TripAdvisor – face to face
HelpHound attended the TripAdvisor business session at the Independent Hotel Show 12 at Olympia yesterday, and here’s our report for our clients:
Alistair MacGregor, who heads up their Business Listings in the UK, spoke. No startling revelations, but his theme was consistent – “your potential guests are reading our reviews.” Not just a few, almost all – even if they’re not booking through TripAdvisor. At first, this might seem like old news, but we meet with dozens of hoteliers every month, and denial persists; there is a tendency to see one’s TripAdvisor listing in a vacuum…
First, and most harmfully, the ranking tends to be ignored as long as the balance of the reviews is OK (plenty of ‘excellents’ and ‘very goods’ and few or no ‘poors’ and ‘terribles’. This ignores human nature: there are some great hotels in London ranked in the 2 and 300s in London, There are some very good hotels (spotlessly clean and great value) listed in the 5 and 600s. But many potential guests ignore them because of their rankings.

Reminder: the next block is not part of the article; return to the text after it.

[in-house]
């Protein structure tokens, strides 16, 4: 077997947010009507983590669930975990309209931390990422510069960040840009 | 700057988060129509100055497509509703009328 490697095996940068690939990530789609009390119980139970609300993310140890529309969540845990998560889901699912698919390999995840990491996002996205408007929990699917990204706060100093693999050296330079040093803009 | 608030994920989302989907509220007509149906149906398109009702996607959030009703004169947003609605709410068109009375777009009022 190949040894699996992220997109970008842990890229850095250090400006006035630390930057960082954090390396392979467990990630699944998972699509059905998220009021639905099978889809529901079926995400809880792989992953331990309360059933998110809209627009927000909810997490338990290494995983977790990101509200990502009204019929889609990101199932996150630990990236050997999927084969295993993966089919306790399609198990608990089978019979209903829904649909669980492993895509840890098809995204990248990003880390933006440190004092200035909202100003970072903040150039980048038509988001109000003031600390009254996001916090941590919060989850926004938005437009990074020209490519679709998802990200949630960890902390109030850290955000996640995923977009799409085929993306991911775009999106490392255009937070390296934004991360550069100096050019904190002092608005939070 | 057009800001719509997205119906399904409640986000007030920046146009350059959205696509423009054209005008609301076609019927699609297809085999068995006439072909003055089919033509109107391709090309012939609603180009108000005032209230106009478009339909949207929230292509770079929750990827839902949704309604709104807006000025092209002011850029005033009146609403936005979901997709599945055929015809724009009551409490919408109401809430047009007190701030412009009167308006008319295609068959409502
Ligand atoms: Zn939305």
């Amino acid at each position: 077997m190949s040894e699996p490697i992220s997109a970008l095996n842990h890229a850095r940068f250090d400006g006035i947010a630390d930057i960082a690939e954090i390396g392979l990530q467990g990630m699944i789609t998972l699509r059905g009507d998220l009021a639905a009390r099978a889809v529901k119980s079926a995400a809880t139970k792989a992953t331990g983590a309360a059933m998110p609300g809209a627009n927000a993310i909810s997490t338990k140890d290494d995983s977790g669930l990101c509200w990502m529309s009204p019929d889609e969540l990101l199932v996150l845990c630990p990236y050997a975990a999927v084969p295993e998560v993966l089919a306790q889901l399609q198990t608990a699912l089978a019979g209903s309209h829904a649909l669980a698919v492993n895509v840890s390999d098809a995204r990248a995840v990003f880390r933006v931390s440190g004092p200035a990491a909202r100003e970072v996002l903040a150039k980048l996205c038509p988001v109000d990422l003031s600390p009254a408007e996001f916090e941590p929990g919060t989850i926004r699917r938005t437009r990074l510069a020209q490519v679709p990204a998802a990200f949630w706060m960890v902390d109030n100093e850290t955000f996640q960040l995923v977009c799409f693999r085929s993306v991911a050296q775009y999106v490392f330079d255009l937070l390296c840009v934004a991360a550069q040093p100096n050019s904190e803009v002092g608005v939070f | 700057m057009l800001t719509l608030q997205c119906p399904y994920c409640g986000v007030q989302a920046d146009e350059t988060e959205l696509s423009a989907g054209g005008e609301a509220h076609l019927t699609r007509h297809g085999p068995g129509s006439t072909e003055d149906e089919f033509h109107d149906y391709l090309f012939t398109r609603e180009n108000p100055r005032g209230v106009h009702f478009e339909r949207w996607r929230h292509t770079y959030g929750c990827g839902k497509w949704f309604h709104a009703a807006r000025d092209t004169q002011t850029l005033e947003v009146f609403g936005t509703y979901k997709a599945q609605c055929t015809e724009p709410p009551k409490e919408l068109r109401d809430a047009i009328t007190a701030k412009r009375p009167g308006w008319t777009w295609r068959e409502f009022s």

Alistair was asked, obliquely, about ranking, and he made it pretty clear that it was done on a combination of the following:
- The ratio of positives to negatives
- The volume (with the size of the hotel factored in)
- ‘Old’ reviews were heavily discounted
We know this, and we have designed Dialogue to specifically address this for our clients. Dialogue gives you:
- A mechanism to get positive reviews to your website, and then to any open site of your choice – deals with ‘positives’ and ‘volume’
- A mechanism (Resolution™) to manage negatives before they are posted – increases the ratio of ‘positives’ to ‘negatives’
- A constant stream of ‘fresh’ reviews – means ‘old reviews’ can safely be discounted
What else did we learn?
The question and answer session was notable for its negativity. All the questions focused on two aspects which are a recurring theme: getting unfair negatives removed and dealing with ‘blackmail‘. Alastair’s response was consistent, if not overly popular: “Contact the business centre’. The question of verification: “Why can’t TripAdvisor make our guests identify themselves?” was met, in effect with a “50 million visitors can’t be wrong” kind of response.
Keep an eye on the HelpHound blog: coming soon – detailed posts dealing with these two issues as well as one on ‘how to play the numbers’ game’.